Two good points I wanted to comment on:

Suckrpunch's experience isn't isolated. Lots of people find that things they really enjoy as a hobby, or even as a money-making sideline, become drudgery to them when done on a full-time basis. Zoology related jobs are no different. Personally, I couldn't imagine working as a lab tech doing the same protocols every day, even if the specimens came from interesting life forms!

And although I can't work that way, I know people who have followed reverendsterlin's approach- make some decent money, and you can spend more time on the hobbies you like! Just watch that you don't get so hung up on making more money (or that your lifestyle doesn't balloon so much that it requires it) or you'll end up with no hobbies at all:-)

Sometimes a hobby is better left as a hobby.

And although my experience is somewhat out of date, I'd also agree strongly with Sairys- if you can get through the high school math, you'll be able to get through the university stuff required for the biological sciences! High school calculus was much harder than that required in first year university.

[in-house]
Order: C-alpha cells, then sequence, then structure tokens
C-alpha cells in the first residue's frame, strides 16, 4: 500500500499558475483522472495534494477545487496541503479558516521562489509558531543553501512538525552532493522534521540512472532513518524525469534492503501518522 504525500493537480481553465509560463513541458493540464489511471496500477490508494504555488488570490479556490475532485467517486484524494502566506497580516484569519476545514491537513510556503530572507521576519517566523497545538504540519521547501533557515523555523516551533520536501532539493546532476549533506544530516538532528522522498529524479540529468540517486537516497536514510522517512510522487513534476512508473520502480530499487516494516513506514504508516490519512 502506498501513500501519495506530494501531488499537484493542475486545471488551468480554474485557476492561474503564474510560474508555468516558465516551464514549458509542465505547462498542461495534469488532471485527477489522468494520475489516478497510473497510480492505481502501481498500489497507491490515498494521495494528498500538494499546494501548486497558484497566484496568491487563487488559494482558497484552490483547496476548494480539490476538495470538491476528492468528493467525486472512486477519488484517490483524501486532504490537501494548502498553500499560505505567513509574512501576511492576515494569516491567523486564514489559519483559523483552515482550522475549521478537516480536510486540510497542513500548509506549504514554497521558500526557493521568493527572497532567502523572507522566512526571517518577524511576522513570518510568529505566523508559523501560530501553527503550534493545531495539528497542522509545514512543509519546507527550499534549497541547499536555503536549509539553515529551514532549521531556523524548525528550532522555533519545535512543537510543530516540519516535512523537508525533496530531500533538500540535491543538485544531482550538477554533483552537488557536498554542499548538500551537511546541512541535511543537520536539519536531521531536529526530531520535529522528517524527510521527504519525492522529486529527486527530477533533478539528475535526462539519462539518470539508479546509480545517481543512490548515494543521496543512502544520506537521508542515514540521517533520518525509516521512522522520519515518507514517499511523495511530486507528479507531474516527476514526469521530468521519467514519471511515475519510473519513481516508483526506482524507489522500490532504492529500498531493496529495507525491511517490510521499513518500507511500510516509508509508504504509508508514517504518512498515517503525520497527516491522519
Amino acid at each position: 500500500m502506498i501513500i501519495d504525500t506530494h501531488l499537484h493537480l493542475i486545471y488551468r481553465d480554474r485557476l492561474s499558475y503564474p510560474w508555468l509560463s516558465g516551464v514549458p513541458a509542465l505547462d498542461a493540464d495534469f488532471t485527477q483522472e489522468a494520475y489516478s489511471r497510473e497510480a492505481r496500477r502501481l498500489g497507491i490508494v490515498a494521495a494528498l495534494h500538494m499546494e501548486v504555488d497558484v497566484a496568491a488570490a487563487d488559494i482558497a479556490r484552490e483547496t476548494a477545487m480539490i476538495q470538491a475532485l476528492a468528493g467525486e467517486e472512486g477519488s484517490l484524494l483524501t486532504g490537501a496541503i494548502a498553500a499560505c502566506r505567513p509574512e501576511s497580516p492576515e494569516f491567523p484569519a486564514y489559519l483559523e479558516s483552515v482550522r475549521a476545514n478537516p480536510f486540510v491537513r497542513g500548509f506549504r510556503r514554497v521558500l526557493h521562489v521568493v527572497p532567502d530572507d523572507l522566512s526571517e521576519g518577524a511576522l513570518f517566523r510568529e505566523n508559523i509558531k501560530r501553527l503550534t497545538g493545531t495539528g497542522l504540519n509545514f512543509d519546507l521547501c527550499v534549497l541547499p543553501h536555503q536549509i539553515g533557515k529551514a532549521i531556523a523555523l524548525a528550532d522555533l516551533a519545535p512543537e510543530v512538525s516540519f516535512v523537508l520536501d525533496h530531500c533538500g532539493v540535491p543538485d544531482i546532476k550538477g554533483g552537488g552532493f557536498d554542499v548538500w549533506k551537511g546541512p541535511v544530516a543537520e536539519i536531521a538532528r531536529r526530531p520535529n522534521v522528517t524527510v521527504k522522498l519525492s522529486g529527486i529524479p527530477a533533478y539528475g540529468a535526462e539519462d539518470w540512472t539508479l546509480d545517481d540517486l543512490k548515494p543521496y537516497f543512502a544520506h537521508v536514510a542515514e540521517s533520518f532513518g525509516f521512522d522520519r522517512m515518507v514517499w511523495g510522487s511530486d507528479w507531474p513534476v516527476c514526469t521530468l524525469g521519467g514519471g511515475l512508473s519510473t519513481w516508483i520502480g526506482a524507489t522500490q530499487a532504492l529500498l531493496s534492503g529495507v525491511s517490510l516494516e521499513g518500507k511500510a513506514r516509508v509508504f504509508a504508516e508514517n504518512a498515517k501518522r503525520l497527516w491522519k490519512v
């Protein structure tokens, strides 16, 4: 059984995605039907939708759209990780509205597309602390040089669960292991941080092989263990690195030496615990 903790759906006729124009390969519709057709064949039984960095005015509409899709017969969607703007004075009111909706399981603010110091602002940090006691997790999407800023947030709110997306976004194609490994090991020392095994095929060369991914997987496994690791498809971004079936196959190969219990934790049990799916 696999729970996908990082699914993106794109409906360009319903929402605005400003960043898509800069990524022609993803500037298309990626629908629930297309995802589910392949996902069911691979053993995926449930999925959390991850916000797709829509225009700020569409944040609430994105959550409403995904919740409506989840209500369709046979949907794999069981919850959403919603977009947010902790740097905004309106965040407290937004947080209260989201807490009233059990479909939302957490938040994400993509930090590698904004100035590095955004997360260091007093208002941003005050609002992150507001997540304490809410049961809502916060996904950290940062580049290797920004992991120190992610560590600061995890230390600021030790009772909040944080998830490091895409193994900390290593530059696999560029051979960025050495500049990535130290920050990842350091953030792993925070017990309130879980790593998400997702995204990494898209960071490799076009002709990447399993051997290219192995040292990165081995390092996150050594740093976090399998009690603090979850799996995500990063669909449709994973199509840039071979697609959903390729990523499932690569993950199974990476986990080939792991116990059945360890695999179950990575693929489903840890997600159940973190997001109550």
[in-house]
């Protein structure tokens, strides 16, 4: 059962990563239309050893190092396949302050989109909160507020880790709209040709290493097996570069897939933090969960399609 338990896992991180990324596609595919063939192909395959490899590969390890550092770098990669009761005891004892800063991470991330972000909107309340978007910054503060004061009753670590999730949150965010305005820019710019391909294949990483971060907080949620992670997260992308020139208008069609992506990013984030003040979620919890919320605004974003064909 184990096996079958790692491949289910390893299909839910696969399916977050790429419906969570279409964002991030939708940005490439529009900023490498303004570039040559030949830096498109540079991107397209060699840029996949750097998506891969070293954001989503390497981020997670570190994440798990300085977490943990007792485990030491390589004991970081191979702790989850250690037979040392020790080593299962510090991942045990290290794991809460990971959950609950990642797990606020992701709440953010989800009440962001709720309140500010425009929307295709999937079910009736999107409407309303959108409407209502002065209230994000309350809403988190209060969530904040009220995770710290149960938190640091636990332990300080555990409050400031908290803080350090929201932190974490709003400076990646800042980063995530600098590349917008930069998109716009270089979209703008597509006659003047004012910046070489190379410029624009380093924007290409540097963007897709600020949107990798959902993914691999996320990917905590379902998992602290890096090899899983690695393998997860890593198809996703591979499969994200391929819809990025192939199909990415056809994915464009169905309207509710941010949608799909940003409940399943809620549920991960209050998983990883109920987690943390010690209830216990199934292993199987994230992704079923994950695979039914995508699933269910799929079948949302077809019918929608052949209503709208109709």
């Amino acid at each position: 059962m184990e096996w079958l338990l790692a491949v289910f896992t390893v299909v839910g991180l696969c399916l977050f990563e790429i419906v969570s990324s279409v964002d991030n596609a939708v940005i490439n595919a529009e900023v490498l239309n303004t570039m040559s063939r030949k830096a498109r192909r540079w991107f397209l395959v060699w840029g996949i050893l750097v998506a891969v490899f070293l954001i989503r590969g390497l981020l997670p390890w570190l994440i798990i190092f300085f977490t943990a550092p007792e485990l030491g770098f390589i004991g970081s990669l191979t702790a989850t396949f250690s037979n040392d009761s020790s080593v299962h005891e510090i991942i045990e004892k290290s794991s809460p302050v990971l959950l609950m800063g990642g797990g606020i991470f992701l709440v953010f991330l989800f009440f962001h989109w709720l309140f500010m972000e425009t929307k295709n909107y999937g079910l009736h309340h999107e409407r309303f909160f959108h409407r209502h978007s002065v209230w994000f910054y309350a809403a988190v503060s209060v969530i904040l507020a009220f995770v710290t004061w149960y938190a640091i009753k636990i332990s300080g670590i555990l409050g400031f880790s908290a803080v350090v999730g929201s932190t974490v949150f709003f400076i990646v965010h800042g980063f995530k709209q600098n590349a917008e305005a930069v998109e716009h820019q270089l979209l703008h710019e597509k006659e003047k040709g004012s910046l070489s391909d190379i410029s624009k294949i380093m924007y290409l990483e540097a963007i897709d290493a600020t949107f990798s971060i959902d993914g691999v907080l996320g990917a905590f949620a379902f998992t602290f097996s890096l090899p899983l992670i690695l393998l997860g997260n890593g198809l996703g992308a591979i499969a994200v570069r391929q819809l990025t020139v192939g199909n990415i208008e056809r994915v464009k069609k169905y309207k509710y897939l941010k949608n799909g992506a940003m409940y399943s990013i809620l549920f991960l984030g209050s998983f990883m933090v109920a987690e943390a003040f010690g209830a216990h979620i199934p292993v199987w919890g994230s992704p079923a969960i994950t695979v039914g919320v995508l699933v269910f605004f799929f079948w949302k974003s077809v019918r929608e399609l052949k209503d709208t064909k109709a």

Consider spending some time volunteering with people who work in the fields you are interested in, and see what it is like. Realize though, that you likely won't see everything, just the highlights!

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Old 02-01-04, 12:19 PM   #12 (permalink)
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I have found through multiple experience not to do a hobby as a job. I used to enjoy working on bicycles, then I worked in a bike store, now I can't remember the last time I put air in my tires never mind tuned it up. I used to love riding my bike everywhere, then I got a job as a bike courier, now I never ride my bike. I used to enjoy messing around with the computer, breaking things and fixing things, then I got a job fixing peoples computers and you guessed it, I hate working on computers now, I have a dvd-rw that we got for xmas that we have yet to install in our tower.
I have learned that I hate mindless repetitive stuff and dealing stupid people.
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Old 02-01-04, 12:46 PM   #13 (permalink)
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Lol, the problem with our society today, is we allways get told in school to study hard, go as far as we can in studies and all. But most of us don't stop to think what it is we really want to do.